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  • Imagining a Professional Future:Cognitive Criticism in Our Era of Information Work
  • Amanpal Garcha (bio)

There is real trouble, though, and it has to do with money.

—George Levine (1993)

Information about money has become almost as important as money itself, as evidenced by the explosive growth of electronic banking.

—Walter Wriston, Citicorp chairman (1983)

Cognitive scientists view the human mind as a complex system that receives, stores, retrieves, transforms, and transmits information.

—Neil Stillings (1995)

Dream of the 90s

From a 1995 issue of U.S. News and World Report, here is one description of what a digital utopia looked like at the end of the last century: “Catherine Sellman is an environmental engineer for a consulting firm in Northern Virginia. The view from her office window? The snowcapped mountains surrounding Telluride, Colo. She works in faded jeans at her Toshiba T1900 laptop—and breaks for snowboarding when the urge strikes” (Hannon 1995, 86). Academics in the humanities might seem like an unlikely group to fantasize about this model of long-distance, technologically enabled and flexible work, especially since the 1990s, when the focus of so much of academic discourse turned toward the need for more secure, institutionally supported university employment. Yet, as the following pages will show, cognitive criticism’s popularity within and outside humanities departments has been in part shaped by the cultural dominance of such utopian visions. [End Page 385] Cognitive criticism’s emergence occurred within a discursive environment with two distinguishing features: first, a culture-wide focus on the economic implications of information networks, which the growth of the internet, the dot-com bubble, and ever-more sophisticated computerized financial strategies helped spur; and second, the large amount of commentary about the humanities—commentary that attended less to its intellectual and political agendas (agendas that were the focus of the “political correctness” controversies that constituted the crisis-in-the-humanities discourse in the late 1980s and early 90s) and more to its economic future.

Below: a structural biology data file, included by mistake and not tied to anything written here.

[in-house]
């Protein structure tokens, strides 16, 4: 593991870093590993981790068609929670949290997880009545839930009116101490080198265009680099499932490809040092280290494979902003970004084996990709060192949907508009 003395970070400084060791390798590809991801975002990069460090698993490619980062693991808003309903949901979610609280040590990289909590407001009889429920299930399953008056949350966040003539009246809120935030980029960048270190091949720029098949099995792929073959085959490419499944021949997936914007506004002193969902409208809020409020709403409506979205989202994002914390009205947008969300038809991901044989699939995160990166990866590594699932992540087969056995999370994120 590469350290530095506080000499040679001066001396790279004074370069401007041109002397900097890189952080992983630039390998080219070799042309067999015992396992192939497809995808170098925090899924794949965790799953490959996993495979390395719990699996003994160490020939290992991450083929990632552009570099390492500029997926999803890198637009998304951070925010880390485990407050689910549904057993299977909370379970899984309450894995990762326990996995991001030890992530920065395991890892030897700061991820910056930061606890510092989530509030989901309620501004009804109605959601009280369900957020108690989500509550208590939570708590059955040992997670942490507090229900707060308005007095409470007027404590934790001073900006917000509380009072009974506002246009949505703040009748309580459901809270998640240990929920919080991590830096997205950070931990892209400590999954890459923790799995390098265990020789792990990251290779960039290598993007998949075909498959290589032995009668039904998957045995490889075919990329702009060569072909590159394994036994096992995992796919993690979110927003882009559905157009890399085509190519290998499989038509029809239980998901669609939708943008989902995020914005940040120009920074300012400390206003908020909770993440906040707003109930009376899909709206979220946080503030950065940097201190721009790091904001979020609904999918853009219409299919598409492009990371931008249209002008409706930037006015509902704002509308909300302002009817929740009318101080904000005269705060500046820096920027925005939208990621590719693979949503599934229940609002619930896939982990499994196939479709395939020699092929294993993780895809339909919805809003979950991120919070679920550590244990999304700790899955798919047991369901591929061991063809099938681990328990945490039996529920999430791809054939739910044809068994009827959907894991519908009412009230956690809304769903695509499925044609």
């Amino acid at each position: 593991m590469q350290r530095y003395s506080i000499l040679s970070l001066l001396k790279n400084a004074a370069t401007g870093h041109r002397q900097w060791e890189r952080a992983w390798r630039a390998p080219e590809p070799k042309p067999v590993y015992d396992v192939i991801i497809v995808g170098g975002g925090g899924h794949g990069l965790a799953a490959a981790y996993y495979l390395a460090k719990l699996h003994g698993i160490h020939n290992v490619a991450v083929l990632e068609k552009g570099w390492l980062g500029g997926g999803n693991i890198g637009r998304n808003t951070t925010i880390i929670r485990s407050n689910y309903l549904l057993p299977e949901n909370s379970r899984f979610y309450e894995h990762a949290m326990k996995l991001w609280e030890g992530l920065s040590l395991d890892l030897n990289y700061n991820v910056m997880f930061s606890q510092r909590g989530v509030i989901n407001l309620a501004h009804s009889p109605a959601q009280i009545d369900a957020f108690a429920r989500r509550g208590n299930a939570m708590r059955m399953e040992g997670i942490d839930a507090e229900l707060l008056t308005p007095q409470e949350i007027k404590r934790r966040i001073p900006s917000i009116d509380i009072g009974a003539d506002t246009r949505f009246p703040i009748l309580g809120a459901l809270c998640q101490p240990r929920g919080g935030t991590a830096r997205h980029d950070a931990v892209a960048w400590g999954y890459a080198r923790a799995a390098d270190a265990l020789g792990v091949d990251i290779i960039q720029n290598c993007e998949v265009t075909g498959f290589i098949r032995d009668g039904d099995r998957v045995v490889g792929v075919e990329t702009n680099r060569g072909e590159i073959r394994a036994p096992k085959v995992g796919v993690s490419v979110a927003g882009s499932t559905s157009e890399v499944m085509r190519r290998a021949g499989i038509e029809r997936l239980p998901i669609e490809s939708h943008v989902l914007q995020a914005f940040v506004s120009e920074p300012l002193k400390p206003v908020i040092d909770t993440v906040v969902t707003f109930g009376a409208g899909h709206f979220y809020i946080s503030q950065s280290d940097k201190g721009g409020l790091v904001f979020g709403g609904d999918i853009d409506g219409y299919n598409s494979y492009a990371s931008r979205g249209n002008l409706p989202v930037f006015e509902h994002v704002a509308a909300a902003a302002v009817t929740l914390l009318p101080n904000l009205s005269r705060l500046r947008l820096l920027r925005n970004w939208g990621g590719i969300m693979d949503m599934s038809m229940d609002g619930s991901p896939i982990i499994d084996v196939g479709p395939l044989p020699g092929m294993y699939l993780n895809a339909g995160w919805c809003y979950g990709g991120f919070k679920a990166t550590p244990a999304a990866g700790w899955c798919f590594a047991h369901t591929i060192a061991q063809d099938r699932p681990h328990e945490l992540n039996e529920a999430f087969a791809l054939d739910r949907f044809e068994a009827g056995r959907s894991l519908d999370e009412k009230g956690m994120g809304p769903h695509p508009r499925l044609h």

Within the copious amounts of analysis devoted to the “crisis in the humanities” over the two decades since George Levine declared that our troubles have to do primarily with money, there have been few works of criticism that postulate a relation between on the one hand, the economic issues that have dominated both journalism and the discourse about the humanities since the 1990s, and, on the other, the precise content of literary criticism. The present analysis begins with the hypothesis that the nearly uninterrupted stream of commentary discussing, sometimes in great length and detail, the economic factors at the root of the current “crisis in the humanities” has altered what academics write about when they write about literature. There have been two theoreticians on whose work this essay will build who have similarly postulated a connection between literary criticism’s research agendas and the humanities’ monetary crisis. John Guillory argues that “the most politicized current modes of criticism” in the mid-nineties had their roots in young academics’ frustrations with the “dire state” of the academic job market (1996; 5, 4). More recently (and somewhat more obliquely), Alan Liu has written of research in the digital humanities (DH) as “register[ing] the larger uncertainty of employment in the humanities,” an uncertainty that has in turn created a “‘crisis’ in the meaningfulness” of humanities scholarship itself (2013, 419).

Before discussing cognitive criticism’s links to information work and academics’ status anxiety, it is worth clarifying how these theorists understand academic research’s relationship to its practitioners’ socioeconomic conditions. Underlying Guillory’s and Liu’s analyses of economic factors and scholarly work is the notion, probably first and most powerfully articulated by Pierre Bourdieu in Homo Academicus (1988), that scholarship not only analyzes its objects of study but also performs a kind of sociological work: any given scholarly piece is about its topic at the same time as it tries to secure various kinds of power or capital for its author—for example, by denigrating other forms of inquiry associated with other disciplines or trying to reinforce the prestige of its own discipline (or institution or department) against those competing for the limited amounts of status and resources in the academy. Bourdieu’s...


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pp. 385-409
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